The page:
It should be noted that as we only use cold blooded animals. We do not use any vertebrate animals that have fur or feathers – thus reducing the risk of an allergic reaction to a minimal level. All of our animals are also grouped into two categories - (1) those animals which, are intended to be for display only (no physical contact) (2) those animals which are deemed to be child friendly. Essentially the children do not come into contact with any animal which can bite, pinch or scratch or is ascertained to be fragile or likely to be subject to stress. These include, crabs and African forest scorpions, which pinch and scratchy giant beetles or scratchy giant stick Insects. Geckos, chameleons and tree frogs, on the other hand, are susceptible to becoming stressed – thus again physical contact does not take place. Some giant stick Insects, it should be noted, are only placed on clothing as they possess sharp claws for climbing. Animals such as snakes are chosen for their mild temperament, small size and are palmed when stroked – so that only the body can be touched. The demonstrator also palms the tarantula spider so that only the front legs can be stroked. Millipedes (being fragile) are held by demonstrator and the children experience the tickle and Velcro effect of their myriad of legs on the palm of their hands! The tropical cockroaches that we use were collected and are captive bred specifically because they have soft claws and are relatively slow.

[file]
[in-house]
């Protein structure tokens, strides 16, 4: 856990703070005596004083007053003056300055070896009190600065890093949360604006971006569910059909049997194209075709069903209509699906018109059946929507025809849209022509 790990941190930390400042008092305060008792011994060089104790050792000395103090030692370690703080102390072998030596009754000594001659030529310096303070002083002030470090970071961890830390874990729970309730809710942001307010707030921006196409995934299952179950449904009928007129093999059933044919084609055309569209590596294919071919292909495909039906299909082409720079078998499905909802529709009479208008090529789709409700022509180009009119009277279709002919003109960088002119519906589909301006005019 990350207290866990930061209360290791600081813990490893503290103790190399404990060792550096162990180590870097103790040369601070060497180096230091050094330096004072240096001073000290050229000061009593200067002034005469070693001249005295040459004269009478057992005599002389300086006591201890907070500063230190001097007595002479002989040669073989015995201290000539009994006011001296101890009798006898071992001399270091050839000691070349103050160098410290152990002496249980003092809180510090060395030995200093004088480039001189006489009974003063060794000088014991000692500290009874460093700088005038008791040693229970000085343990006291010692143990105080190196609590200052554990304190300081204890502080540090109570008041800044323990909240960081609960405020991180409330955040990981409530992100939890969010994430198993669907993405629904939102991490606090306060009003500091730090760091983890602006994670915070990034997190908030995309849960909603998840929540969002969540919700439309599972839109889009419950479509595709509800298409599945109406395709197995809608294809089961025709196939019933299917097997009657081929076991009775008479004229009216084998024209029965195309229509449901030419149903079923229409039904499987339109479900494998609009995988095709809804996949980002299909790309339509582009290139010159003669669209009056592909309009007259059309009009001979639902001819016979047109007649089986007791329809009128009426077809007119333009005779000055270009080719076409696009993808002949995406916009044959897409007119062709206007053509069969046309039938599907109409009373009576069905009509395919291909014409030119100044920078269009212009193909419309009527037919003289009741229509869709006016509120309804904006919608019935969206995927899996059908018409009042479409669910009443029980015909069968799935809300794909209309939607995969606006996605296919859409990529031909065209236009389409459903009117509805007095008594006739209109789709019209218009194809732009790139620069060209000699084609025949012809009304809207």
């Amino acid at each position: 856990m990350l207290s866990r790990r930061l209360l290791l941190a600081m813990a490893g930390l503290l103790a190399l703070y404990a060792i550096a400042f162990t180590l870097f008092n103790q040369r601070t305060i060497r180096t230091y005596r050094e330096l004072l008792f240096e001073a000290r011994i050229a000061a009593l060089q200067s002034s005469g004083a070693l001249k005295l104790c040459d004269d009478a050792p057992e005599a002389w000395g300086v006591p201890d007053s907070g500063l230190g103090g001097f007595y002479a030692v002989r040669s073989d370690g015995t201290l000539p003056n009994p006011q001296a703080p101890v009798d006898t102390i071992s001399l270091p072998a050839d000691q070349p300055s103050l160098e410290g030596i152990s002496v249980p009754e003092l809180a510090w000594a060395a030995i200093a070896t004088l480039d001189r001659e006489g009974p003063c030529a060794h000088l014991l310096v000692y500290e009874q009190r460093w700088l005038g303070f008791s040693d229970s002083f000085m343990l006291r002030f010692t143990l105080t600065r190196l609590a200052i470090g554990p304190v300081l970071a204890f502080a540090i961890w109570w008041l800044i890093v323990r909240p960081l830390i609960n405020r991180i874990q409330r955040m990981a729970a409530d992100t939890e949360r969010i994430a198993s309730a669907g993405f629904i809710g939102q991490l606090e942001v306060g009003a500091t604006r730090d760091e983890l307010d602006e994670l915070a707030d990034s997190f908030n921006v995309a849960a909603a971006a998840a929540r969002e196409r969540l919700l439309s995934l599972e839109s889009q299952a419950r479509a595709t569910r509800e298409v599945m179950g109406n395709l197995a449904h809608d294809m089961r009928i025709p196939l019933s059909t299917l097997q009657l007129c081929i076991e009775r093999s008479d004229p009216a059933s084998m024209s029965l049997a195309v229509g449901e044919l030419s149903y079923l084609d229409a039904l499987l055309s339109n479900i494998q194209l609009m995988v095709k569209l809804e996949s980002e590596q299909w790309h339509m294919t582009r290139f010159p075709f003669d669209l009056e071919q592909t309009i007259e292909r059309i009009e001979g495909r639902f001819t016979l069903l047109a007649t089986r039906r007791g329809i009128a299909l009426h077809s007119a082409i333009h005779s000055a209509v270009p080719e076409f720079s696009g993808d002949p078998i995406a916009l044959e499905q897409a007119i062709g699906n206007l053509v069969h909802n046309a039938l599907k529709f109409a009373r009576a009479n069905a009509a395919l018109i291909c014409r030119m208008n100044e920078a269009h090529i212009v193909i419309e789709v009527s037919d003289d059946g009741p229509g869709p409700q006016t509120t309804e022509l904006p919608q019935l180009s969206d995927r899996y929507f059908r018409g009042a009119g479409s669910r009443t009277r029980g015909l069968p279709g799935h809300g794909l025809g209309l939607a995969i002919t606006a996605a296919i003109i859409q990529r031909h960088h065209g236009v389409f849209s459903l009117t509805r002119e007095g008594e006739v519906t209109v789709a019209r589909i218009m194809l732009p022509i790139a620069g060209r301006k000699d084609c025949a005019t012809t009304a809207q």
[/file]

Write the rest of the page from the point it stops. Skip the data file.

Risk Level H/M/L: Low
What further action is needed to reduce risk? – It is important that members of staff are present insufficient numbers and play an active supervisory role. Emphasis is on making the children aware that they are expected to behave in a calm and orderly fashion to ensure the health and safety of the animals. Noise should be kept to a minimum. Some of the animals are displayed on an exhibition carpet area - when demonstrating movement. For the safety of the animals, children must not step on to this carpet unless specifically invited to do so. If before the show a child is discovered with an open cut on their hand, the wound should be dressed or enclosed in a latex glove. All children after the show should be supervised and made to wash their hands with soap and water. Wipes by themselves are not sufficient, nor is antiseptic gel a replacement for soap and water - only a temporary substitute on the way to the toilets. No child should ever be allowed to consume food or drink in the presence of the demonstrator and fruit breaks must take place away from the display area. No child should have access to the demonstrator during the morning or lunch breaks unless accompanied by a supervisor.
COVID – Amendment 2021.
We have quickly come to realise that every school we have visited has a completely different set of COVID rules. We evolve around you. A visor style mask is worn in the workshop if requested and a mask is worn when moving around the school. Hand sanitation for us has always been an ongoing priority – working with live animals.
Temporarily – we have suspended the use of the blow-pipe in the Rainforest workshop – and we no longer dress a child up in a Dayak costume.